Durban - It would take seven to 10 years for the community of Okhahlamba Local Municipality to see the Drakensberg cable car project up and running.
The project, with a cable length of about 3km, first mooted in 1994, was met with criticism from the political front when it was announced.
During a media briefing at Alpine Heath Resort in the Drakensberg on Saturday, director of social and economic services at the municipality, Thulani Mazibuko, said the project would be a game changer for Drakensberg tourism, which fell under the Okhahlamba Municipality.
Mazibuko said the municipality and tourism stakeholders in the area took a tour to Cape Town’s Table Mountain and Magaliesberg to see how these cable cars worked.
This was after Economic Development and Tourism was criticised about a R1.1-million jaunt, which was later cancelled, to countries to view how their cable cars worked.
The Daily News reported in January that the department had planned to send officials to Cape Town’s Table Mountain, Australia’s Cairns Skyrail, China’s Huanshan Cableway, Masada Cableway in Israel and Switzerland’s Blatten Cableway.
At the time, department spokesperson, Bheko Madlala, had said the tour was intended to gain a “first-hand account” of how cableways operated, particularly those in eco-sensitive areas.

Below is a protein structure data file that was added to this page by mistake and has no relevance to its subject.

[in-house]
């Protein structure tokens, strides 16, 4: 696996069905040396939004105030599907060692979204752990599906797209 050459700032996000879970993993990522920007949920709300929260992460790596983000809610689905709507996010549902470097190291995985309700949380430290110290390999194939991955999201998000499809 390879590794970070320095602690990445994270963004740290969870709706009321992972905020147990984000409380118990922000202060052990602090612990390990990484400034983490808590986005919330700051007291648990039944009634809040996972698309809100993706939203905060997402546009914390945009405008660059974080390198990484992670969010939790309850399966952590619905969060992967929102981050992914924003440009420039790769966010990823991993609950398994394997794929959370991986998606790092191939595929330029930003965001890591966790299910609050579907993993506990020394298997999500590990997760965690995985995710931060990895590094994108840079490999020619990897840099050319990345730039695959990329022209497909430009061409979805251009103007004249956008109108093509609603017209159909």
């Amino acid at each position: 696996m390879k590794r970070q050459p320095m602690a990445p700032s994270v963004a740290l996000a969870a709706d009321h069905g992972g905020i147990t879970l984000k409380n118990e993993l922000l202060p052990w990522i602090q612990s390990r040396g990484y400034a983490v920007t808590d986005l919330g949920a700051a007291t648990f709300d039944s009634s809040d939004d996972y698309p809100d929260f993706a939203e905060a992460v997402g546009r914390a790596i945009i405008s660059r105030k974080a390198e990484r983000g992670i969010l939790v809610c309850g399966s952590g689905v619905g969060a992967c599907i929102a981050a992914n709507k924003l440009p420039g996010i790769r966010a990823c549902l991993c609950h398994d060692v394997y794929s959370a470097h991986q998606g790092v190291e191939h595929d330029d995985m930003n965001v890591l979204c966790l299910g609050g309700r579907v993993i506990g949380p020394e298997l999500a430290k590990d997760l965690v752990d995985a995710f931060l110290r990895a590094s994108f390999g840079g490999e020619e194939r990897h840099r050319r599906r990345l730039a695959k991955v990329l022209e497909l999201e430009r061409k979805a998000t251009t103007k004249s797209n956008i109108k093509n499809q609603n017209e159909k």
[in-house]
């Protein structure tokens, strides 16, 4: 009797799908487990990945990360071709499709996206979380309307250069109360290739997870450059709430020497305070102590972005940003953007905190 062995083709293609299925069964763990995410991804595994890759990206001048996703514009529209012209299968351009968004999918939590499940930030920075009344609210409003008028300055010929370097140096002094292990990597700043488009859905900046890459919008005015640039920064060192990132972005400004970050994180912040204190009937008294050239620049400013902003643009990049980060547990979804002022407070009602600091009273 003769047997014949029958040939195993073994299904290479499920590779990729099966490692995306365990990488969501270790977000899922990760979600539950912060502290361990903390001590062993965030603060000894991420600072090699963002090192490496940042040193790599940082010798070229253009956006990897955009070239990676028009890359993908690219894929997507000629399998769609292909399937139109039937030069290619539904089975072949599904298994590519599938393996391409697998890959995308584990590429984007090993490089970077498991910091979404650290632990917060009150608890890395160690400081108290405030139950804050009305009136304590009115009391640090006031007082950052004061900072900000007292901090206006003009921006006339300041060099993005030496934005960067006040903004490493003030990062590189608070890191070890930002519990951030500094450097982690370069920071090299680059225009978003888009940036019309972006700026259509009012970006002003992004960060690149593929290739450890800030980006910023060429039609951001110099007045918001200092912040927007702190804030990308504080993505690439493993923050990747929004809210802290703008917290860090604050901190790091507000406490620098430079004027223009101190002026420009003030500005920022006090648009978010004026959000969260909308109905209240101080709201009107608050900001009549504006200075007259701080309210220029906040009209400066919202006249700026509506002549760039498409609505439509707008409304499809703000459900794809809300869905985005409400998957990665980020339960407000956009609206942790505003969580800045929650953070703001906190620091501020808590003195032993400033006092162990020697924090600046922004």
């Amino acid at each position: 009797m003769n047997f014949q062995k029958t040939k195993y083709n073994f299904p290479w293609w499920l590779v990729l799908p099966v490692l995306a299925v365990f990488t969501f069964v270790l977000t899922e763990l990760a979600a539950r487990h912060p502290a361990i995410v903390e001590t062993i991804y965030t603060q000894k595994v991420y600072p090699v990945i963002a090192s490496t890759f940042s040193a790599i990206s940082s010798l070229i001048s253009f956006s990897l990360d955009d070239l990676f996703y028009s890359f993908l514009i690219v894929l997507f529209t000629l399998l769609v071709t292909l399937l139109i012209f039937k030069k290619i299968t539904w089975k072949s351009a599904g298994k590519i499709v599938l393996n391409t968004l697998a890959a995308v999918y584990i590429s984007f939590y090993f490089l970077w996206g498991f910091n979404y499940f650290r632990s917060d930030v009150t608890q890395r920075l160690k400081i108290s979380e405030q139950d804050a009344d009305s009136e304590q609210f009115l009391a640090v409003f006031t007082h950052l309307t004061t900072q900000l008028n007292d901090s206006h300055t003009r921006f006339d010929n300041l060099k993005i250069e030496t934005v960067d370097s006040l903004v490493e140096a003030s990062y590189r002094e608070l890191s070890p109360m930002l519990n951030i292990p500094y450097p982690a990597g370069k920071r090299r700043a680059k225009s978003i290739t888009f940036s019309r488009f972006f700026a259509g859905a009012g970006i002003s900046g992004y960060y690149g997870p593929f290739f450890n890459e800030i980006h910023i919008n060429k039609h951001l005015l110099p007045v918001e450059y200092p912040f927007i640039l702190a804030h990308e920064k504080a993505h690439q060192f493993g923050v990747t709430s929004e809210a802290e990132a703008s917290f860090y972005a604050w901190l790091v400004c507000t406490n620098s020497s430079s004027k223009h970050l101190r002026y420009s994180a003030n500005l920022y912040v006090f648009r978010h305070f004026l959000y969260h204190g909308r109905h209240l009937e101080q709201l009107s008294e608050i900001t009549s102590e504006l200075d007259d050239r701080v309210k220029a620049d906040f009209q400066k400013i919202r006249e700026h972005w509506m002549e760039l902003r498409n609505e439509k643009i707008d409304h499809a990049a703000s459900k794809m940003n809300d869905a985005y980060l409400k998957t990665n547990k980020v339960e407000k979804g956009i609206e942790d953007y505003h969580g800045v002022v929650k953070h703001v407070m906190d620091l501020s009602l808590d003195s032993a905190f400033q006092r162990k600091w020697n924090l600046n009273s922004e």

On Saturday, Mazibuko said: “We envisage that in seven to 10 years from now, this cable car will be a project on the ground. We need to take into consideration that the environmental impact assessment can take up to two years.”
He said they wanted to ensure they did not lose the tranquillity of the area, “so the car will be as quiet as possible”.
“The project has been talked about too much, but there was lack of political will and certain opposition contributed to the delays in moving ahead with the necessary groundwork,” he said.
Mazibuko said those criticisms were part of the attempt to “derail” the project.
“Change is inevitable. In our society, there are three groups of people – those who welcome change; those who opt to wait and see, and those who come out straight against change. Proper consultation was done and all the concerns were addressed. For example, there was a concern that the project will tamper with a heritage site, which was misinformation. This cable car will be near a heritage site and therefore there will be no disruptions. Other countries have built these cars on heritage sites,” he said.
Chris Hearne, chairman of the Drakensberg Experience Tourism Association, said the project would ensure long-term benefits for the Okhahlamba community and stimulate the province’s tourism sector.
“Tourism is the biggest sector and biggest employer in Okhahlamba, and therefore the cable car will do wonders for the area. It will add to other attractions such as the foefie slides, Bushmen Rock art, Zulu culture, Anglo-Boer War history, hiking paths and many other adventures,” he said.
A feasibility study, which was made public last July, found that it was possible to build the car near a heritage site in Busingatha at Mount Amery, and Ithala Bank was appointed as the developer.
The project was given the go-ahead by the provincial government in February last year.